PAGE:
This is the view of Flagstaff from that intersection.  It might not be much to look at from here, but for me, now that I've been up it, the sight of it from any distance always lifts my heart.

The road is sealed for some distance before reducing to an unsealed surface.  It requires care but I would rate it as straightforward for the average driver travelling at a careful speed and with proper attention. 

Keep going until you reach this large car park.  It is referred to, somewhat enigamtically, as 'the bull ring', I have no idea why.

As you can see there is plenty of room for parking, and on the day of my visit it was a popular destination.  There are however, no obvious signs that this is the place:

The road goes on past this spot, but we didn't venture further:

The gated track in the photo below provides access for vehicles, but since it is was locked I presume it is for maintenance purposes only.

The entrance to the track is from the righthand side of the carpark, if you are facing the hillside - a discretely placed sign if ever there was one!

The Flagstaff Scenic Reserve sign indicates what is and is not permitted within its bounds.  This is one place you can walk your dog; no bikes however.

This more prominently placed sign warns of periodic aerial spraying operations, which can be checked by making a phone call to the Water Supply Overseer of the Dunedin City Council (Ph: 03 477 4000):

The first stretch of the track is fairly flat and gravelled, and is flanked by grasses, tussocks, big flax bushes, Manuka trees and other shrubs:

This shrub thins out and is left behind once the path climbs somewhat.  Here are some of those beautiful boulders that are so handy to sit down on:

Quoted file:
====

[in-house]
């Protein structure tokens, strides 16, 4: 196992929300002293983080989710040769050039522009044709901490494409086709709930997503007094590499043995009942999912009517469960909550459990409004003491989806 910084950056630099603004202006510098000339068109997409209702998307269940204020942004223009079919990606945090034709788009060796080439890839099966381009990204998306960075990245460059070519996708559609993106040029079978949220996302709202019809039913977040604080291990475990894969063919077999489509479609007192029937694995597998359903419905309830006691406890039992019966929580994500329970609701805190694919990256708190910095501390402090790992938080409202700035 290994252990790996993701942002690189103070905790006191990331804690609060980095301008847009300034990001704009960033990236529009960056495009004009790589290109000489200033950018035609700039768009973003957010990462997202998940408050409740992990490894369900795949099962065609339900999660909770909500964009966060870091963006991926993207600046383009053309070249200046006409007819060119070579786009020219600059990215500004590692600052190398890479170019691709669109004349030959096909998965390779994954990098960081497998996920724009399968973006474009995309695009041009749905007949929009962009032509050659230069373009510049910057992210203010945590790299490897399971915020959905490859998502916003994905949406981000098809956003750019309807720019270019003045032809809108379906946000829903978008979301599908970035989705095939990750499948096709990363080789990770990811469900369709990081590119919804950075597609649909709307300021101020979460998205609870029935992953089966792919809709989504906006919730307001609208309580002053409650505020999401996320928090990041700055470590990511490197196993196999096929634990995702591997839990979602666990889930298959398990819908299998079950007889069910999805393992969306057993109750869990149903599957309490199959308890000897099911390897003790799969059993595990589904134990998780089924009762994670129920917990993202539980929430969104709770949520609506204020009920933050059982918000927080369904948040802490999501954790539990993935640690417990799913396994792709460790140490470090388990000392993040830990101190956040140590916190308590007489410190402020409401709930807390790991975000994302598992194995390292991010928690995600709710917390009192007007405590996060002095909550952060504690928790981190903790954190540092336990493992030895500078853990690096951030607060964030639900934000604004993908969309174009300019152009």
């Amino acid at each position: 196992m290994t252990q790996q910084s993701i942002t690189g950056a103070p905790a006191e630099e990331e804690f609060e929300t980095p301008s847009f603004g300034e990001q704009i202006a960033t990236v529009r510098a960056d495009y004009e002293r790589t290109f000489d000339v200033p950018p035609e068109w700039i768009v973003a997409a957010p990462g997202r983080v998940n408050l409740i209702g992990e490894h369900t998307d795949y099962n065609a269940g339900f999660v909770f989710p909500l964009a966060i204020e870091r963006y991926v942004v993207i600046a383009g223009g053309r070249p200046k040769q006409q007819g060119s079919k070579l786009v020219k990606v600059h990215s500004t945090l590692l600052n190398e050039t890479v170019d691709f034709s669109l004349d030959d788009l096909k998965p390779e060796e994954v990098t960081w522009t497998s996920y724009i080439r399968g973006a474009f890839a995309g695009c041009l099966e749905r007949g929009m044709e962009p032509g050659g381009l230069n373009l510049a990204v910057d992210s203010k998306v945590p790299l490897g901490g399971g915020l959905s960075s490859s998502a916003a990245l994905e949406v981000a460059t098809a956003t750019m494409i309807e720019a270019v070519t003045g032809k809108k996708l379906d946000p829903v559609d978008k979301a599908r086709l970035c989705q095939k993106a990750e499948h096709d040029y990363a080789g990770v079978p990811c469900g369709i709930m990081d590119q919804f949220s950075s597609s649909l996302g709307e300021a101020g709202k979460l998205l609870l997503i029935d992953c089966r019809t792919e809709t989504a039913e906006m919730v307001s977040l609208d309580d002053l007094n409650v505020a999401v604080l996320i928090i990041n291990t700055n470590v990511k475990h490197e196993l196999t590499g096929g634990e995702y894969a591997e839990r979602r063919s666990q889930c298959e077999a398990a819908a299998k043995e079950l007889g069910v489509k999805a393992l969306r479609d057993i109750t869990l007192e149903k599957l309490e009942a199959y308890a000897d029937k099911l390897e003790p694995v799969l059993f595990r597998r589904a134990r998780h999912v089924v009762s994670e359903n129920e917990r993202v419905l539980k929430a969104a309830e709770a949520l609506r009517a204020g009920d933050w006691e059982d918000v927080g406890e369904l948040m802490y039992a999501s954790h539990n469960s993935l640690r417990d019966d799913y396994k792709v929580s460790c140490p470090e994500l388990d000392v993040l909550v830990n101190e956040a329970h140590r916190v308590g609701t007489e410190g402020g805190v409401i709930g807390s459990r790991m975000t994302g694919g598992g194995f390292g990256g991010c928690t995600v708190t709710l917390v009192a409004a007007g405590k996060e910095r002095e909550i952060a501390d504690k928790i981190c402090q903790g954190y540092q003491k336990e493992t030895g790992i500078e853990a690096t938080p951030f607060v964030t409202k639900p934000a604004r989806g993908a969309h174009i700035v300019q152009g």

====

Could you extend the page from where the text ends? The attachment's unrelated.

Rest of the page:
As well as the beautiful blotchy lichens many of them have mosses and other tiny plants living on them:

Ferns and other small plants and shrubs abound:

Nearer the top massive boulders jut out of the landscape:

These ones are up near the summit, a great place from which to take photographs of those fabulous views:

Although the track continues on beyond the summit it does not loop back the bull-ring carpark, so the way down shown here is the same track as the one climbed.  For those who are fitter and more adventurous details of the full length of the Flagstaff-Pineapple track can be found in the 'Other references' section at the end of this article.

On the way down one is freer to admire the view:

This part of the path is near the summit.  It is very uneven and rocky, clearly as a result of having become a waterway in rainy weather.  It's easily walkable, but you have to look where you are going and pay attention to placing your feet!

The next photos gives an idea of the gradient.  What a glorious vista: that's Saddle Hill in the middle distance, and the township of Mosgiel in the Taieri plain to the right.

The path winds as it descends.  This view is directly down onto the plain.  That's Maungatua to the right.  The dark green vegetation shows the extent of forestry plaintations.  At the side of the track running water has carved a deep trench still deeper.  It was dry at the time:

A bit further down and the road we drove up can be seen:

Far below the 'bull ring' car park comes into sight: that's it in the centre of the photo:

I was pleased to get down to the level path.  I had enjoyed my walk but it had been long enough!

That's a healthy young pseudopanax tree to the left.  Looking at the flax behind it you can see how massive the flax grows!

We are nearing the car park here.  The tree behind the flax is Manuka.

Note: No toilets.

I do encourage any moderately fit person living or visiting within travelling distance of this track to try it.  Some words of warning however:
Don't go further than you know you can comfortably get back; wear adequately warm clothes and sensible shoes, and take a jacket and hat of some kind.  It makes sense to take something to snack on as well.  The chilling effect of wind on exposed ridges can be much more than you think and rapidly reduce body temperature.  Lastly, be aware that cell phone coverage may not extend to the track or parts of the track that you are on, so be sure to tell someone where you are going and when you expect to return.  Even when taking a shortish walk like this it's important to be sensible.  These details attended to you can relax and enjoy yourself.